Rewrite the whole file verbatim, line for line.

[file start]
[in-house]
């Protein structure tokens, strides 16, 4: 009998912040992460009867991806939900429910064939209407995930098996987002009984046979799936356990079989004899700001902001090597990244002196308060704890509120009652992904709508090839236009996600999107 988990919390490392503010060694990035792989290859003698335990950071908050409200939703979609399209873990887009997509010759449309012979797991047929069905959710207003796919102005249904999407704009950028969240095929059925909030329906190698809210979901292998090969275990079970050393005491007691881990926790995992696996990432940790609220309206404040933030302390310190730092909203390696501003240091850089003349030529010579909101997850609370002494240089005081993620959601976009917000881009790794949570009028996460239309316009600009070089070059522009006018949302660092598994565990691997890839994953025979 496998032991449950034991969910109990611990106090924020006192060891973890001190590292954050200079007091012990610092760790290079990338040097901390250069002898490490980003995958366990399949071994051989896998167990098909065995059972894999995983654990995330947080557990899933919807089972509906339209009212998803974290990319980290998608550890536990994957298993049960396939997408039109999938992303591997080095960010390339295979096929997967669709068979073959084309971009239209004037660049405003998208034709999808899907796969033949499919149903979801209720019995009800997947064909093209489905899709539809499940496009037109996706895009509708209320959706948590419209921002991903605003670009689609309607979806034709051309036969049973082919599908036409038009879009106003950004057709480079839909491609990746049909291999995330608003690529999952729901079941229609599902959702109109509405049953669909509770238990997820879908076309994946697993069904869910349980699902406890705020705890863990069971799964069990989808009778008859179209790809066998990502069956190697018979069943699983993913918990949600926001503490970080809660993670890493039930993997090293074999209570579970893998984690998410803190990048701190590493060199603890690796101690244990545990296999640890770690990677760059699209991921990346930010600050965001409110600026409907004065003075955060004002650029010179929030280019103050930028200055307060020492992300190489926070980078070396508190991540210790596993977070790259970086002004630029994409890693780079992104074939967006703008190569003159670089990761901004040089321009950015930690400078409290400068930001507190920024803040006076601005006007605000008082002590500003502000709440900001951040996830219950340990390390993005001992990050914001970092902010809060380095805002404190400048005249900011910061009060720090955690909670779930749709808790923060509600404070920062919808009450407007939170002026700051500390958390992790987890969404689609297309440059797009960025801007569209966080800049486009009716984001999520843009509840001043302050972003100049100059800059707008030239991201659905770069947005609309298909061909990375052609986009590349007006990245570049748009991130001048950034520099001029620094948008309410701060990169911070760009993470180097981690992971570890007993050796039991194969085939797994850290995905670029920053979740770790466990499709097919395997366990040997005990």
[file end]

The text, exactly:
[in-house]
């Protein structure tokens, strides 16, 4: 009998912040992460009867991806939900429910064939209407995930098996987002009984046979799936356990079989004899700001902001090597990244002196308060704890509120009652992904709508090839236009996600999107 988990919390490392503010060694990035792989290859003698335990950071908050409200939703979609399209873990887009997509010759449309012979797991047929069905959710207003796919102005249904999407704009950028969240095929059925909030329906190698809210979901292998090969275990079970050393005491007691881990926790995992696996990432940790609220309206404040933030302390310190730092909203390696501003240091850089003349030529010579909101997850609370002494240089005081993620959601976009917000881009790794949570009028996460239309316009600009070089070059522009006018949302660092598994565990691997890839994953025979 496998032991449950034991969910109990611990106090924020006192060891973890001190590292954050200079007091012990610092760790290079990338040097901390250069002898490490980003995958366990399949071994051989896998167990098909065995059972894999995983654990995330947080557990899933919807089972509906339209009212998803974290990319980290998608550890536990994957298993049960396939997408039109999938992303591997080095960010390339295979096929997967669709068979073959084309971009239209004037660049405003998208034709999808899907796969033949499919149903979801209720019995009800997947064909093209489905899709539809499940496009037109996706895009509708209320959706948590419209921002991903605003670009689609309607979806034709051309036969049973082919599908036409038009879009106003950004057709480079839909491609990746049909291999995330608003690529999952729901079941229609599902959702109109509405049953669909509770238990997820879908076309994946697993069904869910349980699902406890705020705890863990069971799964069990989808009778008859179209790809066998990502069956190697018979069943699983993913918990949600926001503490970080809660993670890493039930993997090293074999209570579970893998984690998410803190990048701190590493060199603890690796101690244990545990296999640890770690990677760059699209991921990346930010600050965001409110600026409907004065003075955060004002650029010179929030280019103050930028200055307060020492992300190489926070980078070396508190991540210790596993977070790259970086002004630029994409890693780079992104074939967006703008190569003159670089990761901004040089321009950015930690400078409290400068930001507190920024803040006076601005006007605000008082002590500003502000709440900001951040996830219950340990390390993005001992990050914001970092902010809060380095805002404190400048005249900011910061009060720090955690909670779930749709808790923060509600404070920062919808009450407007939170002026700051500390958390992790987890969404689609297309440059797009960025801007569209966080800049486009009716984001999520843009509840001043302050972003100049100059800059707008030239991201659905770069947005609309298909061909990375052609986009590349007006990245570049748009991130001048950034520099001029620094948008309410701060990169911070760009993470180097981690992971570890007993050796039991194969085939797994850290995905670029920053979740770790466990499709097919395997366990040997005990």